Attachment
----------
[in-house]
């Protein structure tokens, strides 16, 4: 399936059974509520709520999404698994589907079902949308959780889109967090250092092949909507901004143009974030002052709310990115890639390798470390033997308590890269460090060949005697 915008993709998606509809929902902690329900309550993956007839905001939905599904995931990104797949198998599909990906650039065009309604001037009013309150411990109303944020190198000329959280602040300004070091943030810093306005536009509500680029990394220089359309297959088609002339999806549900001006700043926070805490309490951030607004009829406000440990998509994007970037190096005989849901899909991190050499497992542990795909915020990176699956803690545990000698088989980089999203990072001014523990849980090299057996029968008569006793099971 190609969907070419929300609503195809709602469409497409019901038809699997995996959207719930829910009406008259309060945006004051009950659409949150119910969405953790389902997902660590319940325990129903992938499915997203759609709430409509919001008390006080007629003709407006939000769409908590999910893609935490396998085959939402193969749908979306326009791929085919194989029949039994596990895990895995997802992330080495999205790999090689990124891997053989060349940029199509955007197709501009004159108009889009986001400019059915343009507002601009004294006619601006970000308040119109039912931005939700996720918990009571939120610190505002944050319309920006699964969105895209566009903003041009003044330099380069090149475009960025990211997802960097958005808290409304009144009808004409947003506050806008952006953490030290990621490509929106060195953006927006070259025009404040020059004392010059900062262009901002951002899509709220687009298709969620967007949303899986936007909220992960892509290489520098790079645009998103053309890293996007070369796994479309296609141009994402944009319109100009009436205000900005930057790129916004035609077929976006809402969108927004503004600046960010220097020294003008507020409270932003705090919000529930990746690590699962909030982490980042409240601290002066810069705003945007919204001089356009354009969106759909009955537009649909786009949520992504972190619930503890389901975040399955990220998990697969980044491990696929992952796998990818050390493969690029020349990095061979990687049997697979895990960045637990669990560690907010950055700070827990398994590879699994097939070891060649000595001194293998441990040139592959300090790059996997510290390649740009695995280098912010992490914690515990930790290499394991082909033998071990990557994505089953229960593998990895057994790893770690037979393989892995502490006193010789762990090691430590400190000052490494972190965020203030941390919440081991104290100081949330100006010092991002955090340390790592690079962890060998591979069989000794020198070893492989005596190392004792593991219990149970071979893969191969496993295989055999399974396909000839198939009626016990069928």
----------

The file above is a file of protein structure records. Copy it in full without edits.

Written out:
[in-house]
């Protein structure tokens, strides 16, 4: 399936059974509520709520999404698994589907079902949308959780889109967090250092092949909507901004143009974030002052709310990115890639390798470390033997308590890269460090060949005697 915008993709998606509809929902902690329900309550993956007839905001939905599904995931990104797949198998599909990906650039065009309604001037009013309150411990109303944020190198000329959280602040300004070091943030810093306005536009509500680029990394220089359309297959088609002339999806549900001006700043926070805490309490951030607004009829406000440990998509994007970037190096005989849901899909991190050499497992542990795909915020990176699956803690545990000698088989980089999203990072001014523990849980090299057996029968008569006793099971 190609969907070419929300609503195809709602469409497409019901038809699997995996959207719930829910009406008259309060945006004051009950659409949150119910969405953790389902997902660590319940325990129903992938499915997203759609709430409509919001008390006080007629003709407006939000769409908590999910893609935490396998085959939402193969749908979306326009791929085919194989029949039994596990895990895995997802992330080495999205790999090689990124891997053989060349940029199509955007197709501009004159108009889009986001400019059915343009507002601009004294006619601006970000308040119109039912931005939700996720918990009571939120610190505002944050319309920006699964969105895209566009903003041009003044330099380069090149475009960025990211997802960097958005808290409304009144009808004409947003506050806008952006953490030290990621490509929106060195953006927006070259025009404040020059004392010059900062262009901002951002899509709220687009298709969620967007949303899986936007909220992960892509290489520098790079645009998103053309890293996007070369796994479309296609141009994402944009319109100009009436205000900005930057790129916004035609077929976006809402969108927004503004600046960010220097020294003008507020409270932003705090919000529930990746690590699962909030982490980042409240601290002066810069705003945007919204001089356009354009969106759909009955537009649909786009949520992504972190619930503890389901975040399955990220998990697969980044491990696929992952796998990818050390493969690029020349990095061979990687049997697979895990960045637990669990560690907010950055700070827990398994590879699994097939070891060649000595001194293998441990040139592959300090790059996997510290390649740009695995280098912010992490914690515990930790290499394991082909033998071990990557994505089953229960593998990895057994790893770690037979393989892995502490006193010789762990090691430590400190000052490494972190965020203030941390919440081991104290100081949330100006010092991002955090340390790592690079962890060998591979069989000794020198070893492989005596190392004792593991219990149970071979893969191969496993295989055999399974396909000839198939009626016990069928």